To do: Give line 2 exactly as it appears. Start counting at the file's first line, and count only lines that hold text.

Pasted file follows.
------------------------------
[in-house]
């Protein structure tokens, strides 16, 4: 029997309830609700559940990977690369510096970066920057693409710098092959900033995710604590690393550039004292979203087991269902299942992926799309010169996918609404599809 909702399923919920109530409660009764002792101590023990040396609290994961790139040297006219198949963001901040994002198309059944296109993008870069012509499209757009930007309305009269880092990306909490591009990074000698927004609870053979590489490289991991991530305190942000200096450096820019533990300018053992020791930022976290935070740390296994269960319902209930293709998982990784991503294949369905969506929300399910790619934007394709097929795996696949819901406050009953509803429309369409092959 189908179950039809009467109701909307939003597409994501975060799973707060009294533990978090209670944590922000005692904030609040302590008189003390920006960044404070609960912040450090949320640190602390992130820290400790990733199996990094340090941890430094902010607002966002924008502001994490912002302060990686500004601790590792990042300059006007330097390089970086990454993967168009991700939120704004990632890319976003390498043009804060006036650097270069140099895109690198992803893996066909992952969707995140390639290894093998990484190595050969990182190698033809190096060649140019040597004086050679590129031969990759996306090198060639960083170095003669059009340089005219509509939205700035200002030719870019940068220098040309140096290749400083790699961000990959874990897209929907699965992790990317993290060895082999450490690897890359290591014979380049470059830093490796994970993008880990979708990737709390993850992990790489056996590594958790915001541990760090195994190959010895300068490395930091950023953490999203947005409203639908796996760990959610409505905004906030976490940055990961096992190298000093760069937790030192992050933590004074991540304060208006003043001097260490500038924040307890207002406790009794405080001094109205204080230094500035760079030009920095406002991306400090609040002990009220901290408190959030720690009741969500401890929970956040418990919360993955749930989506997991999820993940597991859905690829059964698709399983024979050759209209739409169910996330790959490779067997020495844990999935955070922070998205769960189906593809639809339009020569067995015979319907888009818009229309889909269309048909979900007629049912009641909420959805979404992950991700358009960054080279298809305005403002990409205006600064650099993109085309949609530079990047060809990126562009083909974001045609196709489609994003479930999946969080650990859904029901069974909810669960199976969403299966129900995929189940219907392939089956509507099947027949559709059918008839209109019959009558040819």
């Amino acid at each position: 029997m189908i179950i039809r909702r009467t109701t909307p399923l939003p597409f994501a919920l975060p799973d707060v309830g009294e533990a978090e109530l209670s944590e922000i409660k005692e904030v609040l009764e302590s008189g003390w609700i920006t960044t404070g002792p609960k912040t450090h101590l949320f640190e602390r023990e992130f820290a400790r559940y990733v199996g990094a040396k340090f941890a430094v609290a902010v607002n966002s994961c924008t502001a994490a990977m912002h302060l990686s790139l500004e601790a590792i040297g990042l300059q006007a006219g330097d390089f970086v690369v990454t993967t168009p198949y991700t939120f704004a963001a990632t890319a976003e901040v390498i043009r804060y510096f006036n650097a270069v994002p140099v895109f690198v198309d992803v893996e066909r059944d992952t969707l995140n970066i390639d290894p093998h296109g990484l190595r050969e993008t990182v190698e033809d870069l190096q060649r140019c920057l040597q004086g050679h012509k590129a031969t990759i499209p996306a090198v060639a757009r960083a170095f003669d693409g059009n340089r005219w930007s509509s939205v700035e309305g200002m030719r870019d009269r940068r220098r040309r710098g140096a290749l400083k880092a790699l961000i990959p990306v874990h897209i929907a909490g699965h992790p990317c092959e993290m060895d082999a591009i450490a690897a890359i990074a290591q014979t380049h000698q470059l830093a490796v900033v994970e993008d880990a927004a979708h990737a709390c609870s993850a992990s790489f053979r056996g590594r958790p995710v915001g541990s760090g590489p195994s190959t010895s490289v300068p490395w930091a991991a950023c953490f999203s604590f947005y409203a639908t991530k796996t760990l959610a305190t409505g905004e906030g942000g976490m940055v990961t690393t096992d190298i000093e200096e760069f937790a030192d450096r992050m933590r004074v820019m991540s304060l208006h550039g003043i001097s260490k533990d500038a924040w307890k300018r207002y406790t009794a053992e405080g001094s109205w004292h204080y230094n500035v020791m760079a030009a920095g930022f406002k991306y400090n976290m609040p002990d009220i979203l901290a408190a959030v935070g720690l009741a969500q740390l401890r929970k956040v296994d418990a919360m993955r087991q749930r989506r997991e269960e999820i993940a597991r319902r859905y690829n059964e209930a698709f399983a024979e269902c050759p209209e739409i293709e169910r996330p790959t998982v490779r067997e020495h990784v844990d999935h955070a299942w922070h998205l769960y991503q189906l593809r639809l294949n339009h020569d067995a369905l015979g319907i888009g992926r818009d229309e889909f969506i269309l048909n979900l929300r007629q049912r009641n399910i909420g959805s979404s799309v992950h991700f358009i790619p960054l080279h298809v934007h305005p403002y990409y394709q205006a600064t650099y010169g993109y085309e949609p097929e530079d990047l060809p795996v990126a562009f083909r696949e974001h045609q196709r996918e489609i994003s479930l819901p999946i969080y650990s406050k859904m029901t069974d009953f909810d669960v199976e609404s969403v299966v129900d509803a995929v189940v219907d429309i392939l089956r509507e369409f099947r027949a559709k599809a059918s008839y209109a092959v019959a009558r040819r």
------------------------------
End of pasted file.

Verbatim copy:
């Protein structure tokens, strides 16, 4: 029997309830609700559940990977690369510096970066920057693409710098092959900033995710604590690393550039004292979203087991269902299942992926799309010169996918609404599809 909702399923919920109530409660009764002792101590023990040396609290994961790139040297006219198949963001901040994002198309059944296109993008870069012509499209757009930007309305009269880092990306909490591009990074000698927004609870053979590489490289991991991530305190942000200096450096820019533990300018053992020791930022976290935070740390296994269960319902209930293709998982990784991503294949369905969506929300399910790619934007394709097929795996696949819901406050009953509803429309369409092959 189908179950039809009467109701909307939003597409994501975060799973707060009294533990978090209670944590922000005692904030609040302590008189003390920006960044404070609960912040450090949320640190602390992130820290400790990733199996990094340090941890430094902010607002966002924008502001994490912002302060990686500004601790590792990042300059006007330097390089970086990454993967168009991700939120704004990632890319976003390498043009804060006036650097270069140099895109690198992803893996066909992952969707995140390639290894093998990484190595050969990182190698033809190096060649140019040597004086050679590129031969990759996306090198060639960083170095003669059009340089005219509509939205700035200002030719870019940068220098040309140096290749400083790699961000990959874990897209929907699965992790990317993290060895082999450490690897890359290591014979380049470059830093490796994970993008880990979708990737709390993850992990790489056996590594958790915001541990760090195994190959010895300068490395930091950023953490999203947005409203639908796996760990959610409505905004906030976490940055990961096992190298000093760069937790030192992050933590004074991540304060208006003043001097260490500038924040307890207002406790009794405080001094109205204080230094500035760079030009920095406002991306400090609040002990009220901290408190959030720690009741969500401890929970956040418990919360993955749930989506997991999820993940597991859905690829059964698709399983024979050759209209739409169910996330790959490779067997020495844990999935955070922070998205769960189906593809639809339009020569067995015979319907888009818009229309889909269309048909979900007629049912009641909420959805979404992950991700358009960054080279298809305005403002990409205006600064650099993109085309949609530079990047060809990126562009083909974001045609196709489609994003479930999946969080650990859904029901069974909810669960199976969403299966129900995929189940219907392939089956509507099947027949559709059918008839209109019959009558040819």